Stolt Tankers Ready to Seize Merger & Aquisition Opportunities
As the separation of Stolt Tankers as a stand-alone company from Belgium’s Stolt-Nielsen Limited (SNL) nears completion, the company is ready to pursue merger and acquisition opportunities that might come its way.
“Now we are ready to do another deal, meaning either acquiring a competitor or merging with a competitor using shares instead of cash,” Niels G. Stolt-Nielsen, SNL’s Chief Executive Officer, said while speaking in a conference call on the company’s results.
“If that doesn’t happen, we are also ready to do an initial public offering (IPO) if we chose to.”
Stolt-Nielsen further added that the company is laying the groundwork to be able to pursue an opportunity quickly.
“Had we not separated out, it would have taken us one year to do a carry out a potential acquisition,” he explained.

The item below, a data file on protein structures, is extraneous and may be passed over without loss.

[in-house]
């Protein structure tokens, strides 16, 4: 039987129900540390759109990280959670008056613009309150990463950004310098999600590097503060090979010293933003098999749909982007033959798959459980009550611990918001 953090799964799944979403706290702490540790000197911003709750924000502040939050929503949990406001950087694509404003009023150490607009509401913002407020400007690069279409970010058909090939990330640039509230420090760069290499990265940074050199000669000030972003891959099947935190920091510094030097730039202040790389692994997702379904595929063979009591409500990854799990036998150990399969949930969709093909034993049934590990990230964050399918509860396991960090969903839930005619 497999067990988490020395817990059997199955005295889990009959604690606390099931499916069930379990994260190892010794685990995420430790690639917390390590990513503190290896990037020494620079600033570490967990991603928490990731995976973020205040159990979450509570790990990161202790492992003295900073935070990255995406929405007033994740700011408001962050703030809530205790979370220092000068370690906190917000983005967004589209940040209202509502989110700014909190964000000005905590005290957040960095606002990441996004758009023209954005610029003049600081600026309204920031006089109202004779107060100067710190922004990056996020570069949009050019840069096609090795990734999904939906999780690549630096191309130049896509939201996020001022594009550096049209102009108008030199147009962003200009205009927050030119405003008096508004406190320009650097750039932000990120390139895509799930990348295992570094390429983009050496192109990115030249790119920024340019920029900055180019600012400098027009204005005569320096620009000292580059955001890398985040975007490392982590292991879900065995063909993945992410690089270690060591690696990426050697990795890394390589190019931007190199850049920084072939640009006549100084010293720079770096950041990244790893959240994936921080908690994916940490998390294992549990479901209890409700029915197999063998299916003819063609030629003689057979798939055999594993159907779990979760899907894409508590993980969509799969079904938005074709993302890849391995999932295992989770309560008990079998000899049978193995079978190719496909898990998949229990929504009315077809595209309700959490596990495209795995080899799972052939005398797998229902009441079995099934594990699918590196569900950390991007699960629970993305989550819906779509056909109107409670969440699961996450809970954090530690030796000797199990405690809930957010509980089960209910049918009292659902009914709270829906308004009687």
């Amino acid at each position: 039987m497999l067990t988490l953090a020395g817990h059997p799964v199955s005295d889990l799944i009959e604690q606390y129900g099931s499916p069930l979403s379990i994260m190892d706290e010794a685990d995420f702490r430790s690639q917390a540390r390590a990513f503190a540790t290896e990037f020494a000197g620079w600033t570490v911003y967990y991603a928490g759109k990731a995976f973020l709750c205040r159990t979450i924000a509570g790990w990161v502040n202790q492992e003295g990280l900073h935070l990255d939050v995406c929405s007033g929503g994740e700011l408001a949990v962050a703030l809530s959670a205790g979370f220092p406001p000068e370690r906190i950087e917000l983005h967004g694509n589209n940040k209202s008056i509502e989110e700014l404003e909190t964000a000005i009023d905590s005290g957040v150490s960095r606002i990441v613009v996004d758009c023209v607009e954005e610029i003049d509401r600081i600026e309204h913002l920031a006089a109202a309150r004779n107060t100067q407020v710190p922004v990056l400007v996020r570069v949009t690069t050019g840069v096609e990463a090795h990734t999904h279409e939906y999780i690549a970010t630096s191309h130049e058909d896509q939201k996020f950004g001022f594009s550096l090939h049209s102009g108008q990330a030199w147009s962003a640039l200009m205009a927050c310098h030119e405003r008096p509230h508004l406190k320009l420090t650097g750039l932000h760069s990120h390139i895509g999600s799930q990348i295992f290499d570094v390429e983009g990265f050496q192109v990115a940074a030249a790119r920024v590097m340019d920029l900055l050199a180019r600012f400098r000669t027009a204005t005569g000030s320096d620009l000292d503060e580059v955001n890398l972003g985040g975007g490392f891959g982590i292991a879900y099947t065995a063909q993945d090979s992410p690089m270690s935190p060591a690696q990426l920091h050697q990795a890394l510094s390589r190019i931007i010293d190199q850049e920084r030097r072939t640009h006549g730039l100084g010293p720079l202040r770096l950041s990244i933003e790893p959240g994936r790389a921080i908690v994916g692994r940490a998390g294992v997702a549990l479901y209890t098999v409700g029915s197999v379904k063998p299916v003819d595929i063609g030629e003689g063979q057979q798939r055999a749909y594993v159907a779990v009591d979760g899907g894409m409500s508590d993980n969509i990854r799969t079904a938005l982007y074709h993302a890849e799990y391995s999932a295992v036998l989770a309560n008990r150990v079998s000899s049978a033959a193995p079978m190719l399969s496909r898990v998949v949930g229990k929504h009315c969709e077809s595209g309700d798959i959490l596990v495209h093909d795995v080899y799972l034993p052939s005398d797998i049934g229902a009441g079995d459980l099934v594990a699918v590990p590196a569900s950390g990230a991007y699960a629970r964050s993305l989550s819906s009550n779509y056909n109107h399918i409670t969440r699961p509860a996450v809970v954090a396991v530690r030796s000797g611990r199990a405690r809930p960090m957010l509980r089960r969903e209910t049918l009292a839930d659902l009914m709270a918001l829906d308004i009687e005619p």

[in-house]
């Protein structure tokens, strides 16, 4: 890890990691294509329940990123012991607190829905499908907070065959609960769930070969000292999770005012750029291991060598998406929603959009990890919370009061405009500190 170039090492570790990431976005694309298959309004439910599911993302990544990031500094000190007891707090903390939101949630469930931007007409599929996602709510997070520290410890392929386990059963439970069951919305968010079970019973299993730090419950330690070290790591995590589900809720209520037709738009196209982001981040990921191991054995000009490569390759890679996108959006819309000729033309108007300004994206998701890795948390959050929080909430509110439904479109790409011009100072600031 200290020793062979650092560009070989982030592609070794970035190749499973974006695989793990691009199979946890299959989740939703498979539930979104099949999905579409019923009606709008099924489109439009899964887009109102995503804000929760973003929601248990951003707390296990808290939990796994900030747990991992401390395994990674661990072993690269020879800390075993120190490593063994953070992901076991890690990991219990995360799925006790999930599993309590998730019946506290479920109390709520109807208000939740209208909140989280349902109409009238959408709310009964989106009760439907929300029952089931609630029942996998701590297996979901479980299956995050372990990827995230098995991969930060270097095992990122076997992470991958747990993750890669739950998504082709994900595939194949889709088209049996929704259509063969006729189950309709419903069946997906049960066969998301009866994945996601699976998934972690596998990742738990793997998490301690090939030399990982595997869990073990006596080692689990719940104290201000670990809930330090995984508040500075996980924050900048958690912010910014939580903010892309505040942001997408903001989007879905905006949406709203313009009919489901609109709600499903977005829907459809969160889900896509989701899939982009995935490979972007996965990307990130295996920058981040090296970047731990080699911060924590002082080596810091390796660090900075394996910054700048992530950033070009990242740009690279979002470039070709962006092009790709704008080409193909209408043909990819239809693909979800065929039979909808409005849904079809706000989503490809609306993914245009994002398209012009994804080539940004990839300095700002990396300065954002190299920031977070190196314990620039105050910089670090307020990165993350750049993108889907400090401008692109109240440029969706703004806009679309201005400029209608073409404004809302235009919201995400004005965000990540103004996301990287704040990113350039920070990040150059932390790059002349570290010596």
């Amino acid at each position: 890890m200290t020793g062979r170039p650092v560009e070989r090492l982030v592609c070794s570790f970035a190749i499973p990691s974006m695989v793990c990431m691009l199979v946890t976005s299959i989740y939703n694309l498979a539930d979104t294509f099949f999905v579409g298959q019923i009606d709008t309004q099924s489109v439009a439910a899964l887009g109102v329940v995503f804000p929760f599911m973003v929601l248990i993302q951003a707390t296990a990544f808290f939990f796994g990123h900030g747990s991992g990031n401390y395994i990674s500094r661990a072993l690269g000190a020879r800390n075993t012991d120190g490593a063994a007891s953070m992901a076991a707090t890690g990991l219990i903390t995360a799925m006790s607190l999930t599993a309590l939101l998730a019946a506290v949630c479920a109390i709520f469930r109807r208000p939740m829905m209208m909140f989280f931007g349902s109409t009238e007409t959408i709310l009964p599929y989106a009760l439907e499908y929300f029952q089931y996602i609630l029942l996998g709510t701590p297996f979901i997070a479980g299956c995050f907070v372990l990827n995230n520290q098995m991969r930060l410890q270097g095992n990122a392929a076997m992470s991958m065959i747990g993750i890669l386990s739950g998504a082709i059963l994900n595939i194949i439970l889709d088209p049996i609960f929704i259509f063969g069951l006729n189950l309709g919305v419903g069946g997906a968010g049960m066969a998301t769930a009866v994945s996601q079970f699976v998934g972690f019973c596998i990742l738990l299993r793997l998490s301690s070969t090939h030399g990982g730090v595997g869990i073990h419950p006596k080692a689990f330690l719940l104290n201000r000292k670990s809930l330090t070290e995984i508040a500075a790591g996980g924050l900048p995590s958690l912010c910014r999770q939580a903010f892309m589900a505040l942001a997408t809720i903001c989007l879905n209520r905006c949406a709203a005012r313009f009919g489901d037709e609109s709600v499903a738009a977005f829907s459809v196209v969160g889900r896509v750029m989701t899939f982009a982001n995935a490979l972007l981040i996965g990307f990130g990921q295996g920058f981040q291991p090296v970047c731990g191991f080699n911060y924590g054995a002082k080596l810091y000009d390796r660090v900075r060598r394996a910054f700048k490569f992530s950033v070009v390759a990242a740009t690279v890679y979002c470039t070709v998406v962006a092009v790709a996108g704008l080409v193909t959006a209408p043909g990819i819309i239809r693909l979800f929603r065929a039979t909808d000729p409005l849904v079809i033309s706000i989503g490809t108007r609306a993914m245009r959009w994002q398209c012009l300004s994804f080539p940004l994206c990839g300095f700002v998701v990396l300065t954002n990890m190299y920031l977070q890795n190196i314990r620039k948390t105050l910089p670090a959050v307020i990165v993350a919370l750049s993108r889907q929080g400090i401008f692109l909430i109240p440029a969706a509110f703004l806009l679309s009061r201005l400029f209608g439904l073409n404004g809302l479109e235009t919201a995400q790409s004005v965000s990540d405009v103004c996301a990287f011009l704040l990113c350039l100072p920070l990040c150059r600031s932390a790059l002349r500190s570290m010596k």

With regard to a potential IPO, Stolt-Nielsen said that even though the option is on the table, it has not been considered as an item on the agenda. This is in particular, as the timing of an IPO needs to be right, however, considering the current situation on the chemical tanker market, now is not the best time to do it.
“We would prefer to pursue consolidation opportunities as there is very much room in the market for the consolidation to take place and it would be beneficial for everyone,” he further added.
Nevertheless, if those efforts don’t bear fruit the company would turn to an IPO.
Stolt Nielsen stressed it intends to remain a majority owner in its chemical tanker business.
Oslo-listed Stolt-Nielsen Limited reported USD 49.2 million-worth net profit for the first nine months of 2017, considerably lower from USD 90.3 million posted in the corresponding period of 2016.
Stolt Tankers’ third-quarter operating profit was USD 34.4 million, up from USD 27.6 million in the second quarter of 2017 and corresponding quarter of 2016 when it booked USD 31.4 million. For the nine-month period, the tanker division’s profit reached USD 90.5 million against last year’s USD 108 million.
World Maritime News Staff